Additionally, if you are an Advanced Open Water Diver, you can dive up to 30 m in depth. If you are enraptured by wreck diving and would like to try it out on one of your travels, being an advanced open-water diver has a real advantage. As most of the wreck dives begin at 15 m, if you’re a qualified Advanced Open water diver, then you can dive deep into the wrecks up to 30 m while Open water divers will only be able to grace the surface of the wreck (with the depth limitation of 18 m).
Take a step towards being a diver through PADI Open Water Diver certification
The PADI Open Water Diver certification is a full, entry-level certification you earn by successfully completing the entire course. Focussed on performance-based and student-centric learning experience.
The course involves taking a three-hour video lesson followed by confined and open water dives. Once all of this is completed, you are required to pass the written test securing at least a 70% score. Which is when you qualify to be a PADI open-water diver.
As part of the PADI Open Water course, you can go as deep as 18 meters into the ocean.
It qualifies you to
- Dive without instructor supervision while applying the knowledge and skills that you learn in this course.
- Obtain air fills, scuba equipment, and other dive services.
- Plan, conduct, and log open water dives accompanied by a buddy in conditions in which you have training or experience.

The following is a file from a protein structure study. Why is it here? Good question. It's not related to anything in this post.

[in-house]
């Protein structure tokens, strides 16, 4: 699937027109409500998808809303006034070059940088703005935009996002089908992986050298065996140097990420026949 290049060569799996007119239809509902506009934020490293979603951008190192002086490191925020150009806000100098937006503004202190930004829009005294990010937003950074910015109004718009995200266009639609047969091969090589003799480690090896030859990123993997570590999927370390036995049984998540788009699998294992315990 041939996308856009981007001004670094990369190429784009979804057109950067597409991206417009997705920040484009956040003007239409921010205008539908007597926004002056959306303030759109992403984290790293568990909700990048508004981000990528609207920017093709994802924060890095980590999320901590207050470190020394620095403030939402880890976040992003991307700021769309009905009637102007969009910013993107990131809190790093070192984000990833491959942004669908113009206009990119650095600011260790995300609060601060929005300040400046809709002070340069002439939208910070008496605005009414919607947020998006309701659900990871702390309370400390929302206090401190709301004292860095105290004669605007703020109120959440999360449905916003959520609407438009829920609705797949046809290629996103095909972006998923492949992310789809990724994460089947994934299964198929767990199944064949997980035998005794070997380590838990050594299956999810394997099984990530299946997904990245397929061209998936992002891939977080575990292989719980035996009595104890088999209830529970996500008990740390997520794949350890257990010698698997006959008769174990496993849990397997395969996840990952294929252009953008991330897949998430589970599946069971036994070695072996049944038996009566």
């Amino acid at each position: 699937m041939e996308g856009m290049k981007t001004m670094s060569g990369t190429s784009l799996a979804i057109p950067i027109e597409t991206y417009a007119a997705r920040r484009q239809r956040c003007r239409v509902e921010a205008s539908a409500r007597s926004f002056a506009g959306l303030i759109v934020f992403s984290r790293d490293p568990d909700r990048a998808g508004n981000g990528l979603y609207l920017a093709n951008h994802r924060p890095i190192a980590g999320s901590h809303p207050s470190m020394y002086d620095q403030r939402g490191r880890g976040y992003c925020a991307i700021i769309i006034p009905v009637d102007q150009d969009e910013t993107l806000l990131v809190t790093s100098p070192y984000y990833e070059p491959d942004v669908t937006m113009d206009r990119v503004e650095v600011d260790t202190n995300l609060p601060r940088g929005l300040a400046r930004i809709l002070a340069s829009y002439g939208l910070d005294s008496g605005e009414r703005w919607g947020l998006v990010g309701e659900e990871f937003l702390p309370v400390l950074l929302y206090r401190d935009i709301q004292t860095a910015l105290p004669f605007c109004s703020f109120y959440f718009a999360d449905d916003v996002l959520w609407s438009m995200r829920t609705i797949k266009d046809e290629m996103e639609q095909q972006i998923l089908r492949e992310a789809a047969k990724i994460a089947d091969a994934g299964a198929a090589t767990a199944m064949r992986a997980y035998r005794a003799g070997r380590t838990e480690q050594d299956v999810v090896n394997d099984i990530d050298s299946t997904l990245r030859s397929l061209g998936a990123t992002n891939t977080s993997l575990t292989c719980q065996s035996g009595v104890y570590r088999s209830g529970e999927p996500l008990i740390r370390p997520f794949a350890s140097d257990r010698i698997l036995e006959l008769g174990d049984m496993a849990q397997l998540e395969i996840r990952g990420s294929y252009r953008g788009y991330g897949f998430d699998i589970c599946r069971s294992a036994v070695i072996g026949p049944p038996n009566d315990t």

- Continue your diver training in the PADI Advanced Open Water Diver course or in PADI specialty courses.
As with any recreational sport, diving can be physically demanding. As a result, individuals who may be predisposed to heart attack or any cardiovascular disease must exercise caution. Also, you will have to fill up a medical form stating that you are fit and healthy while getting certified.
Improve your knowledge of diving
Once you register for the course, you will receive a manual that has all the relevant information needed to pass the course.
You grasp concepts of buoyancy, inflation, and deflation, SPG( Submersible Pressure Gauge), BCD(Buoyancy Control Device), and so on. Learning to equalize ears (create pressure inside the ear canal that matches that of increasing pressure from the outside) as you descend is also very crucial. The video lessons provide an in-depth overview of the problems that can arise while diving. It also explains more about responsible diving and details about diving equipment.